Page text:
Thursday, 6 January 2011

Bramble clearance: starting from scratch

After the relief of finding most crops unaffected, it’s time to get going with this winter’s Big Task: clearing the bramble hedge. This has been on my to-do list since October and while there’s no doubt other jobs were more urgent, there is a strong whiff of procrastination about this.
The boundary on one side of my plot is almost entirely taken up with brambles. This is not necessarily a bad thing: the brambles covered around two-thirds of the plot when I took it on seven years ago and I cleared it back to the edge to provide a useful windbreak – it’s on the west wide of the plot. Equally usefully, it gives me large juicy sweet blackberries every year, although the hedge has now grown and spread so much that it now produces far, far more blackberries than we could ever hope to eat, even when I coerce half the neighbourhood to come and help me pick them.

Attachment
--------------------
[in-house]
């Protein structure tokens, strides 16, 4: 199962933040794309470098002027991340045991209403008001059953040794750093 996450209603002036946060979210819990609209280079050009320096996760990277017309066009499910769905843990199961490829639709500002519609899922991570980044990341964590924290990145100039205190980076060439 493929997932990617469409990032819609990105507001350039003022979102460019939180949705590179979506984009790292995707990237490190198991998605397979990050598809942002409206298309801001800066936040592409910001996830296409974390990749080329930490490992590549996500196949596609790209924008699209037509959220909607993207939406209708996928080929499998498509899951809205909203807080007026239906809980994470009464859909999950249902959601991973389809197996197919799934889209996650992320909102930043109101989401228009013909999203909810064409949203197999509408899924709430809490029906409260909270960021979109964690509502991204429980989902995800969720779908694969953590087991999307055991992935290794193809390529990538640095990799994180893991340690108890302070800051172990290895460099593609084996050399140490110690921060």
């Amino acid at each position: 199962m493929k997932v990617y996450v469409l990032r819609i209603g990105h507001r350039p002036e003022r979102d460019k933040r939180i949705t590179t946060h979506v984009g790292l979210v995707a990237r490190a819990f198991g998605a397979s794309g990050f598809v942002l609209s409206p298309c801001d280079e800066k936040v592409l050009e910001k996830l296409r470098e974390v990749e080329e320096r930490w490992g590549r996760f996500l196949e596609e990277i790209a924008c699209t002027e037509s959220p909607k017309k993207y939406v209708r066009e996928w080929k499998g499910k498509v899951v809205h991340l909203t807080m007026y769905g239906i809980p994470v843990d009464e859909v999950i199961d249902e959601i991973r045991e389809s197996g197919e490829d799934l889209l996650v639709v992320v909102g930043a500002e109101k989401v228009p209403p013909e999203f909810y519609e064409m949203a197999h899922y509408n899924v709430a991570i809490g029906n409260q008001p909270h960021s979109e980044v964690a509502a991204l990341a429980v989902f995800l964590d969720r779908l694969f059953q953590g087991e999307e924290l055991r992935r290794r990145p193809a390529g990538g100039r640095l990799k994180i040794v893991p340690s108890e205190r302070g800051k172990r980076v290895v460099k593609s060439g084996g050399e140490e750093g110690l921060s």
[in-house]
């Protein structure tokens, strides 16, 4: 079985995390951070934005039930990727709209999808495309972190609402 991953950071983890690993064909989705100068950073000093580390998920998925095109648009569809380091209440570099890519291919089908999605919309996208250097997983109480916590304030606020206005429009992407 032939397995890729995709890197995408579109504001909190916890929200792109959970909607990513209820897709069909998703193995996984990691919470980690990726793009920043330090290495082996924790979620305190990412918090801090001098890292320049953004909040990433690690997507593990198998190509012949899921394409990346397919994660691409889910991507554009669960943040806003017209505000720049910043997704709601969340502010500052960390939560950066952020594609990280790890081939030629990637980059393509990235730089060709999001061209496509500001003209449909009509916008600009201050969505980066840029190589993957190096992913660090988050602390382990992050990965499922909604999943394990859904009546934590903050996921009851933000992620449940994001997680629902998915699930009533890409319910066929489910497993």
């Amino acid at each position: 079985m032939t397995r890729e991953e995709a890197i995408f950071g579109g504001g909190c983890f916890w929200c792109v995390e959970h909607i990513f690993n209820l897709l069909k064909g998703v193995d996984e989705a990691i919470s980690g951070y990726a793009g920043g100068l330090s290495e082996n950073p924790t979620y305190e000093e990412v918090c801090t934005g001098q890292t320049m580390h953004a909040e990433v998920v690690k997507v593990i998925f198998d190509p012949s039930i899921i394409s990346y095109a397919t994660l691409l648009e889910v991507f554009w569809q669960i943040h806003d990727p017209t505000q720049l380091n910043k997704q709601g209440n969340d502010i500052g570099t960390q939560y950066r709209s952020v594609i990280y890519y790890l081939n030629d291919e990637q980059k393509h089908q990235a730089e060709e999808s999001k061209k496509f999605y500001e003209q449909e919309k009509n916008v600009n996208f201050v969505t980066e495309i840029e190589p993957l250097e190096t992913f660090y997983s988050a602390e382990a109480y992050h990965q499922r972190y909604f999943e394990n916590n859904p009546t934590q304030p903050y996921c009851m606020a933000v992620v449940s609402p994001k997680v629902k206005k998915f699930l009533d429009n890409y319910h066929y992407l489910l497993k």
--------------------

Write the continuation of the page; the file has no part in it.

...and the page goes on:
This year, the hedge began encroaching on the adjacent vegetable beds. I hadn’t realised quite how unwieldy it had become until I realised that the paths between the beds and the hedge were now completely overgrown which means the hedge was now 2m wide. Room for another bed in there, my plot neighbour observed. Room for my nascent orchard, I thought. My son wants a cherry tree, I want a greengage and we’re running out of space.


The middle section of the hedge is cleared - still needs digging out.


Hence the clearance plan. The hedge is 12m long. So I intend to dig out the middle 4m entirely – slightly perverse, but the middle section has always for some reason had the least juicy blackberries and is also more accessible from the paths on the plot – and plant the new fruit trees there. The cherry tree is on Gisela rootstock, so we’re looking at around 3m high at maturity (so says the RHS here); the greengage will be on Pixy, I think. Then, this year, I will cut the top 4m section right down to the base and put in proper strong stakeposts and wires so that this year’s growth can be properly trained. The bottom 4m can be trimmed to keep it away from the parsnip bed but left to fruit again this year before it gets the back-to-base post ‘n’ wires treatment next winter.
This means this year’s crop will be reduced by two-thirds. I doubt we’ll even notice.

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